Energy giant EDF has pledged not to hike prices before the end of the year, as power bosses were grilled about price hikes by a committee of MPs.

The firm's managing director Martin Lawrence told the Energy and Climate Change Committee that it would not change prices before the year is out. (Beat hikes by locking into a cheap fix now with MSE's Cheap Energy Club.)

Four out of the other five 'big six' firms have already announced hikes.

MPs quizzed the companies about their pricing policies and the impact of soaring bills on millions of consumers.

Guy Johnson, external affairs director of Npower, which has announced average rises of 10.4%, said the largest driver of price rises had been the cost of the so-called climate obligation on power firms.

The green taxes cover the period to March 2015, so the energy firms will have to fulfil a large part of their obligation next year, he said.

"That was a concern when we were considering prices for next year."

Johnson said firms were faced with increases in wholesale prices of 3%, increased transport costs of 10%, while costs such as the environmental obligations had jumped by 31%.

William Morris, managing director of SSE, which has announced an 8.2% price rise from 15 November, said he regretted having to increase bills for customers, who were "struggling to maintain their budgets".

"We would like to see those costs taken off the customers' bills and onto taxation. We welcome the Government's decision to review that," he said.

He added: "I think it is common practice among several of our competitors that they load the environmental and social obligation costs on to those customers that are less likely to leave."

Clever EDF tactic - but expect new year hike

EDF's pledge to hold prices for the rest of the year only commits the firm to no rises in the next nine weeks.'s energy analyst Archna Luthra says: "It's a clever tactic by EDF to hold onto customers and grab new ones short-term. Expect a hike from 1 January."

Analysis by industry regulator Ofgem showed that, while the increases announced so far this autumn by some of the companies have averaged 9.1%, wholesale prices have risen by 1.7% - adding just £10 to the average household bill of £600.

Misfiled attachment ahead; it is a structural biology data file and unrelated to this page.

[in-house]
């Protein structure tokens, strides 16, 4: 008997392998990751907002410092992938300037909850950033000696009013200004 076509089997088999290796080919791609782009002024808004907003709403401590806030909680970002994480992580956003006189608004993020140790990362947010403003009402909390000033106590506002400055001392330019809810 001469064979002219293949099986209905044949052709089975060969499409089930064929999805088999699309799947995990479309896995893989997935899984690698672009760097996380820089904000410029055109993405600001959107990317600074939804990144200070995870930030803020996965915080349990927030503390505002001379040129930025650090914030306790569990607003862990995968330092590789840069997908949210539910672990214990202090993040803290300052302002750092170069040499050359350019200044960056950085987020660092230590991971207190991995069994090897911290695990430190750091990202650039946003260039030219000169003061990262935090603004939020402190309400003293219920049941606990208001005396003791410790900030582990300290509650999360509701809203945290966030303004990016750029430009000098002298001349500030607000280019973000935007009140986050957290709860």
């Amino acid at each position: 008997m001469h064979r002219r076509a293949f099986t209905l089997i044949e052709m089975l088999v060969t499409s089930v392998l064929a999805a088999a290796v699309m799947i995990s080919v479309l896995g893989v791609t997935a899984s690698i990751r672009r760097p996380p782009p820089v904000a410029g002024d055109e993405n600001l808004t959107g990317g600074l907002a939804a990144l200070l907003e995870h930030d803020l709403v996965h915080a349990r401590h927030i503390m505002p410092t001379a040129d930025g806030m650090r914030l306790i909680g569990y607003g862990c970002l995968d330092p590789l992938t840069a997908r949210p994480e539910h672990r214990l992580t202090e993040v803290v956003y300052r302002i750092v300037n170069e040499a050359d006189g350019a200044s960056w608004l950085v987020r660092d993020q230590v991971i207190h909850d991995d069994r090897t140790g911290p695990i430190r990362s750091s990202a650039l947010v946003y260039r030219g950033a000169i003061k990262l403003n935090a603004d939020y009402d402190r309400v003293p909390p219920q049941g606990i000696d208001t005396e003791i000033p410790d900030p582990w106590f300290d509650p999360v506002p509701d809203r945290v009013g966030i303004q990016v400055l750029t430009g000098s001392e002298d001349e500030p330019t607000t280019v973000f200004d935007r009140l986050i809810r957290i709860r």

Stephen Fitzpatrick, managing director of smaller firm Ovo Energy, told MPs he "can't explain" the price rises being imposed, because his company was buying gas at a cheaper price than it had in 2009.

"It looks to me like a lot of energy companies, a significant number of the Big Six, are charging the maximum price they feel they can get away with to the customers that they feel will not switch under any circumstances and then maintaining the illusion of competitive pricing with tariffs targeted towards a very small number of relatively well-engaged customers," he said.

Rising prices

SSE was the first of the major energy companies to announce it was raising gas and electricity bills.

British Gas is increasing electricity bills by 10.4% and gas tariffs by 8.4% for around 7.8 million families from 23 November.

Npower will put up electricity and gas prices by 9.3% and 11.1% respectively from 1 December, affecting about 3.1 million customers.

Scottish Power will raise gas tariffs by 8.5% and electricity prices by 9% on average from 6 December for its 2.2 million customers.

Neil Clitheroe, chief executive of retail and generation at Scottish Power, said 60,000 customers called the company with concerns "virtually straight away" when the firm announced its 8.6% increase in bills last week.

"It is the hardest decision we take," he said.

E.on chief executive Tony Cocker said his firm had not yet made a decision on whether to follow the other firms and increase prices.

"We will hold our prices as long as we can," he told the MPs, adding that his company faced the same pressures as the other firms.